Sneak peek to Javascript AOP

This article is originally written on here on Mar 20, 2017

As of last week, one of my co-workers has translated an article about ES6 Proxy. Soon after I read that, I came up with an idea about JavaScript AOP(Aspect Oriented Programming). I talked to myself, Is there anyone who talk about it? How’s it going on in JavaScript world? Here I share what I found and explain how Proxy is related to AOP.

Actually, AOP is not the hot issue in JavaScript world at least for now. And I guess many of front-end developers are not familiar with the term. So let’s start with just AOP, not the Javascript AOP.

You will find a term Cross-cutting Concern every time you search for what is AOP. It means, literally, “I think I should log at here, here and here” or “All these point, values should be validated as those are from user input”.

Let’s look at an example below. I wrote a “hello world” AOP use case example. It is a simple code which gets book name from BookCollection by ISBN.

Now I want to log every time the function is called. And It’ll be better if it can handle the request from cache. Oh! and don’t forget to validate the ISBN as the value is from user input. Our work as a developer won’t finish simply. How will the code change if we add codes for caching, validating and so on?

I think some then().then().then() will be added and the code will be getting uglier and uglier and I won’t write an example for this :(. I am disappointed with my code, sitting in front of my laptop watching the code gets longer and uglier. I just wanted to get a book name. How come the work so complicate? Is the BookCollection class name right one? How can I fix this?

Find one reason to change and take everything else out of the class.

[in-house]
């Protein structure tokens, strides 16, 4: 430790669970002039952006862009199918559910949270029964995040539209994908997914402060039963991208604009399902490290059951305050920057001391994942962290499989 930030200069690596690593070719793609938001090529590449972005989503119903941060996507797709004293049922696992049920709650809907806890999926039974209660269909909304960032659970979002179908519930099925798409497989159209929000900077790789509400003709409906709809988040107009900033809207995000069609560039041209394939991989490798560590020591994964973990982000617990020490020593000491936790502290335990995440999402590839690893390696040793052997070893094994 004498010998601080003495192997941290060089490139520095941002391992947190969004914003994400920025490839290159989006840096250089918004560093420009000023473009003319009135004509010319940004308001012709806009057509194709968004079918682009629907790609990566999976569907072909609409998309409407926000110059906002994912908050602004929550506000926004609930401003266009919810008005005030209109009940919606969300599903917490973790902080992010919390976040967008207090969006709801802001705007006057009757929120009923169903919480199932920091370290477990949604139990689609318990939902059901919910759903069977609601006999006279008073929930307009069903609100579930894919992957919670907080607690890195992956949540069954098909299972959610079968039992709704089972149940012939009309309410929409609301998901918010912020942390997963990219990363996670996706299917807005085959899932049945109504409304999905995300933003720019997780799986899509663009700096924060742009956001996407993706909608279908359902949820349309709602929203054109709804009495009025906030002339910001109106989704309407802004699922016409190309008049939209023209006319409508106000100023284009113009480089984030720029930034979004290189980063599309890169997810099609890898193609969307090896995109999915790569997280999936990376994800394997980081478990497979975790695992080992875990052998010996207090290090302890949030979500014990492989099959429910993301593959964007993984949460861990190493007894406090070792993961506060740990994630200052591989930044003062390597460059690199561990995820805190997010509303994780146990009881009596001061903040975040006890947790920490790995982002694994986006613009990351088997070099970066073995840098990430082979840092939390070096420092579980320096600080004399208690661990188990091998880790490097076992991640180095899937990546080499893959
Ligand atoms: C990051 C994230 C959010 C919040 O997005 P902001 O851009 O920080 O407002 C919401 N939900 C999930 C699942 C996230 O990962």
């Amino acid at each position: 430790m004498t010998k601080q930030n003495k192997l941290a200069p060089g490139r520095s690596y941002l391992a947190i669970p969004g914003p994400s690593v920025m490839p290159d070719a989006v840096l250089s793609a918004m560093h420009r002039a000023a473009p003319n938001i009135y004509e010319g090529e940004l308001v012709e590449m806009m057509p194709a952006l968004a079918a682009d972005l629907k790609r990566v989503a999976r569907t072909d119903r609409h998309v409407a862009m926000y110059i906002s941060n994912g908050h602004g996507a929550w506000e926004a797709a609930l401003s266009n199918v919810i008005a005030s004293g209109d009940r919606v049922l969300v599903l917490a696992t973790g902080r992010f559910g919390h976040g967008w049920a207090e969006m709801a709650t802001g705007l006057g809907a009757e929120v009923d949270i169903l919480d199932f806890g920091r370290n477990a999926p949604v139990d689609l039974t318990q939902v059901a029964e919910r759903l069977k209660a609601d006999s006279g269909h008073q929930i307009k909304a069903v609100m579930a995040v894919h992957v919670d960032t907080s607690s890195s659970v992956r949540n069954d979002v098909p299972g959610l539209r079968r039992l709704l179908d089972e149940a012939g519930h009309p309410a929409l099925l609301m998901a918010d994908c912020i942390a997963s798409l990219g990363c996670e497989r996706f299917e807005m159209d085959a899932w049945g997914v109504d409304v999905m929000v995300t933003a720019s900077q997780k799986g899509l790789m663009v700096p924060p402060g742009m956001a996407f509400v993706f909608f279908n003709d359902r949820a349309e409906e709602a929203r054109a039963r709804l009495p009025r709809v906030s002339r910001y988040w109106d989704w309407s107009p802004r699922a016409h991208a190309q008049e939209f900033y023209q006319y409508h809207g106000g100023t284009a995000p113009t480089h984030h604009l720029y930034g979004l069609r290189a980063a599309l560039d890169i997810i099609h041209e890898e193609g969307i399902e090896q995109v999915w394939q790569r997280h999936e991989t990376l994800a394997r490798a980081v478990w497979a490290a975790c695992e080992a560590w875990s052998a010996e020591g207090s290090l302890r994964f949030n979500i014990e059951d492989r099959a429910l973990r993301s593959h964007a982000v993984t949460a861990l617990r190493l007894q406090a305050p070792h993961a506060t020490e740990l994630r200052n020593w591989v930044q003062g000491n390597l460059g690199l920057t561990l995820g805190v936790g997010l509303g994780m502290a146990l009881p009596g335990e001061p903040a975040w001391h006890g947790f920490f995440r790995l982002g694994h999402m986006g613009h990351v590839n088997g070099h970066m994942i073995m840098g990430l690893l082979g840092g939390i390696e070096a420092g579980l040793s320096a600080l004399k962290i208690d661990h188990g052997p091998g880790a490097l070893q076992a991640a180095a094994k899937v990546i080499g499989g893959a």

Reminding what uncle bob said, Let’s try to separate it into several classes.

Hm… It’s better. But is this really the best? Sure we can make it better with the power of OOP. But eventually, we will end up with creating long class names and complex inheritances.

A code below is written according to aspect.js library example. It is more familiar to Java developers than to Javascript developers. Even if this is not familiar to you, don’t worry. It is enough if you can guess “Oh! It looks like logging after BookCollection.getNameByISBN.” This article ain’t for explaining you aspect.jslibrary. So just assume the code can be separated like this and move on. We will see how this work later this article.

It looks cleaner! The BookCollection focus on getting data. And logging resides on separated class. This time let’s add CacheAspect too.


Yey! The irrelevant code in BookCollection has been reduced and its role looks obvious. In this way, you can gradually increase Aspect. And no matter how much Aspect is added, BookCollection will only have code for its role. In addition, note that the name pattern above can be applied to various classes and methods, given the expression /^get.*/. Even if more classes need to perform common operations, they can be applied to all of them without increasing the number of lines of code.

To explain again, we have separated logging, caching, etc. that correspond to Cross-cutting Concern of Collection classes. At this point, if you are wondering if this code is really working this way, go to aspect.js and follow the example. And don’t forget Babel and Decorator plugin.